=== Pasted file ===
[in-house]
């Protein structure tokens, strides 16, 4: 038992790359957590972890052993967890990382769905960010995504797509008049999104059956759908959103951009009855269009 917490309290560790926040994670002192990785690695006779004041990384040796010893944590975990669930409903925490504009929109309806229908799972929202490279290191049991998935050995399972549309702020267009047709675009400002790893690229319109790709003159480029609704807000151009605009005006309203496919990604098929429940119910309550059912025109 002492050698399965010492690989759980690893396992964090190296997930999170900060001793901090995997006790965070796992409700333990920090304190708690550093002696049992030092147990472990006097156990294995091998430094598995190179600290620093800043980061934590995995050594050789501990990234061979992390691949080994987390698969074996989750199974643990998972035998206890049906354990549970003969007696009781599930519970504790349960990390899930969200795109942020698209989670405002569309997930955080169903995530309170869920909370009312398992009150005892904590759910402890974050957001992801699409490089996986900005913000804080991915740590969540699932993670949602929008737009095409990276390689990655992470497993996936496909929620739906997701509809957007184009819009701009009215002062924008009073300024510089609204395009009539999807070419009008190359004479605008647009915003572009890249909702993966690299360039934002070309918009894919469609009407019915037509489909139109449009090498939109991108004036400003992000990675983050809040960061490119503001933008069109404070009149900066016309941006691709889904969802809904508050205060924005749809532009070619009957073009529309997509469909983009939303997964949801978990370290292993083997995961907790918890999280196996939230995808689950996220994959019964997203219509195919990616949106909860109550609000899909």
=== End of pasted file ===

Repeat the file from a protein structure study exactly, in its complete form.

[in-house]
């Protein structure tokens, strides 16, 4: 038992790359957590972890052993967890990382769905960010995504797509008049999104059956759908959103951009009855269009 917490309290560790926040994670002192990785690695006779004041990384040796010893944590975990669930409903925490504009929109309806229908799972929202490279290191049991998935050995399972549309702020267009047709675009400002790893690229319109790709003159480029609704807000151009605009005006309203496919990604098929429940119910309550059912025109 002492050698399965010492690989759980690893396992964090190296997930999170900060001793901090995997006790965070796992409700333990920090304190708690550093002696049992030092147990472990006097156990294995091998430094598995190179600290620093800043980061934590995995050594050789501990990234061979992390691949080994987390698969074996989750199974643990998972035998206890049906354990549970003969007696009781599930519970504790349960990390899930969200795109942020698209989670405002569309997930955080169903995530309170869920909370009312398992009150005892904590759910402890974050957001992801699409490089996986900005913000804080991915740590969540699932993670949602929008737009095409990276390689990655992470497993996936496909929620739906997701509809957007184009819009701009009215002062924008009073300024510089609204395009009539999807070419009008190359004479605008647009915003572009890249909702993966690299360039934002070309918009894919469609009407019915037509489909139109449009090498939109991108004036400003992000990675983050809040960061490119503001933008069109404070009149900066016309941006691709889904969802809904508050205060924005749809532009070619009957073009529309997509469909983009939303997964949801978990370290292993083997995961907790918890999280196996939230995808689950996220994959019964997203219509195919990616949106909860109550609000899909």